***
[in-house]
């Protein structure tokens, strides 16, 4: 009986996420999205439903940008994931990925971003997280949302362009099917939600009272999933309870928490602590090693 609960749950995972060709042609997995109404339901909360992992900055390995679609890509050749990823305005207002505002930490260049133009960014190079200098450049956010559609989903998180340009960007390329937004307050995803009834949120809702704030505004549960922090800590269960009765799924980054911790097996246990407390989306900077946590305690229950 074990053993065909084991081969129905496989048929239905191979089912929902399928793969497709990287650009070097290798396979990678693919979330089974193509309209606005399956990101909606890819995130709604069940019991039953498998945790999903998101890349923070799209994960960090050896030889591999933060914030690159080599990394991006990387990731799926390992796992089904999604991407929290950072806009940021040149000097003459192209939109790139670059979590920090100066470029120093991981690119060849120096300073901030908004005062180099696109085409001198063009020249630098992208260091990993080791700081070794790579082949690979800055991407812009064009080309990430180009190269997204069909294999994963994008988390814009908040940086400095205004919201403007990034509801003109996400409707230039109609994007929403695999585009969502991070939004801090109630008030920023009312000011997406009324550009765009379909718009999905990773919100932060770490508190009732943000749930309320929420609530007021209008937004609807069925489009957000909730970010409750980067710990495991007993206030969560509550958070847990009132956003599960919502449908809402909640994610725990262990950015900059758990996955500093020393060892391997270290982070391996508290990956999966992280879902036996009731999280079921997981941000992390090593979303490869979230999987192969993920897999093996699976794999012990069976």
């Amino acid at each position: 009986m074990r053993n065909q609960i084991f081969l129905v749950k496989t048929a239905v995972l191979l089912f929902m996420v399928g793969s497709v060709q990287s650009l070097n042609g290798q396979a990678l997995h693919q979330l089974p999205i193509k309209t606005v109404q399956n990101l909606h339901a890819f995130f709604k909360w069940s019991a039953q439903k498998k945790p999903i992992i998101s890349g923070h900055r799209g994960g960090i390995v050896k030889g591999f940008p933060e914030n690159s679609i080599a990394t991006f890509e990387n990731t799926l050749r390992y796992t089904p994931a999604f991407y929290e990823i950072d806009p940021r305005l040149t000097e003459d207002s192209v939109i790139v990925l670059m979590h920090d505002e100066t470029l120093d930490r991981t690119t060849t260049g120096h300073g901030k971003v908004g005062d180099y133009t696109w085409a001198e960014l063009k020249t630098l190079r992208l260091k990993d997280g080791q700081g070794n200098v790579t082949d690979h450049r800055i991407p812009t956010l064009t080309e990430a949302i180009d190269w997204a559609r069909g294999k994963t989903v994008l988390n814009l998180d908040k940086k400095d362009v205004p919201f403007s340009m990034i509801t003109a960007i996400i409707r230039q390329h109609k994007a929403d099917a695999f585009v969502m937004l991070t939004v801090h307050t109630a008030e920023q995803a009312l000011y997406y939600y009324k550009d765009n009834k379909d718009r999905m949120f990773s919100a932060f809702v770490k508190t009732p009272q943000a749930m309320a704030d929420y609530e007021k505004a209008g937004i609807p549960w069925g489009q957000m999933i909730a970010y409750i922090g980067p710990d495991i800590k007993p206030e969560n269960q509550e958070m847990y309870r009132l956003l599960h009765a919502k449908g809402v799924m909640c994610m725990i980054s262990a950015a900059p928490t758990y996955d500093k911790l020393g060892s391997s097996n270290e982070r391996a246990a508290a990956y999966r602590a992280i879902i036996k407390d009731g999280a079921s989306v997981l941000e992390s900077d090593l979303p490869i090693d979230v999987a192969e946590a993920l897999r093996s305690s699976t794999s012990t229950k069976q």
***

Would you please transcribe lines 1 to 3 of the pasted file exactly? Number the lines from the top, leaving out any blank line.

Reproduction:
[in-house]
């Protein structure tokens, strides 16, 4: 009986996420999205439903940008994931990925971003997280949302362009099917939600009272999933309870928490602590090693 609960749950995972060709042609997995109404339901909360992992900055390995679609890509050749990823305005207002505002930490260049133009960014190079200098450049956010559609989903998180340009960007390329937004307050995803009834949120809702704030505004549960922090800590269960009765799924980054911790097996246990407390989306900077946590305690229950 074990053993065909084991081969129905496989048929239905191979089912929902399928793969497709990287650009070097290798396979990678693919979330089974193509309209606005399956990101909606890819995130709604069940019991039953498998945790999903998101890349923070799209994960960090050896030889591999933060914030690159080599990394991006990387990731799926390992796992089904999604991407929290950072806009940021040149000097003459192209939109790139670059979590920090100066470029120093991981690119060849120096300073901030908004005062180099696109085409001198063009020249630098992208260091990993080791700081070794790579082949690979800055991407812009064009080309990430180009190269997204069909294999994963994008988390814009908040940086400095205004919201403007990034509801003109996400409707230039109609994007929403695999585009969502991070939004801090109630008030920023009312000011997406009324550009765009379909718009999905990773919100932060770490508190009732943000749930309320929420609530007021209008937004609807069925489009957000909730970010409750980067710990495991007993206030969560509550958070847990009132956003599960919502449908809402909640994610725990262990950015900059758990996955500093020393060892391997270290982070391996508290990956999966992280879902036996009731999280079921997981941000992390090593979303490869979230999987192969993920897999093996699976794999012990069976």
């Amino acid at each position: 009986m074990r053993n065909q609960i084991f081969l129905v749950k496989t048929a239905v995972l191979l089912f929902m996420v399928g793969s497709v060709q990287s650009l070097n042609g290798q396979a990678l997995h693919q979330l089974p999205i193509k309209t606005v109404q399956n990101l909606h339901a890819f995130f709604k909360w069940s019991a039953q439903k498998k945790p999903i992992i998101s890349g923070h900055r799209g994960g960090i390995v050896k030889g591999f940008p933060e914030n690159s679609i080599a990394t991006f890509e990387n990731t799926l050749r390992y796992t089904p994931a999604f991407y929290e990823i950072d806009p940021r305005l040149t000097e003459d207002s192209v939109i790139v990925l670059m979590h920090d505002e100066t470029l120093d930490r991981t690119t060849t260049g120096h300073g901030k971003v908004g005062d180099y133009t696109w085409a001198e960014l063009k020249t630098l190079r992208l260091k990993d997280g080791q700081g070794n200098v790579t082949d690979h450049r800055i991407p812009t956010l064009t080309e990430a949302i180009d190269w997204a559609r069909g294999k994963t989903v994008l988390n814009l998180d908040k940086k400095d362009v205004p919201f403007s340009m990034i509801t003109a960007i996400i409707r230039q390329h109609k994007a929403d099917a695999f585009v969502m937004l991070t939004v801090h307050t109630a008030e920023q995803a009312l000011y997406y939600y009324k550009d765009n009834k379909d718009r999905m949120f990773s919100a932060f809702v770490k508190t009732p009272q943000a749930m309320a704030d929420y609530e007021k505004a209008g937004i609807p549960w069925g489009q957000m999933i909730a970010y409750i922090g980067p710990d495991i800590k007993p206030e969560n269960q509550e958070m847990y309870r009132l956003l599960h009765a919502k449908g809402v799924m909640c994610m725990i980054s262990a950015a900059p928490t758990y996955d500093k911790l020393g060892s391997s097996n270290e982070r391996a246990a508290a990956y999966r602590a992280i879902i036996k407390d009731g999280a079921s989306v997981l941000e992390s900077d090593l979303p490869i090693d979230v999987a192969e946590a993920l897999r093996s305690s699976t794999s012990t229950k069976q």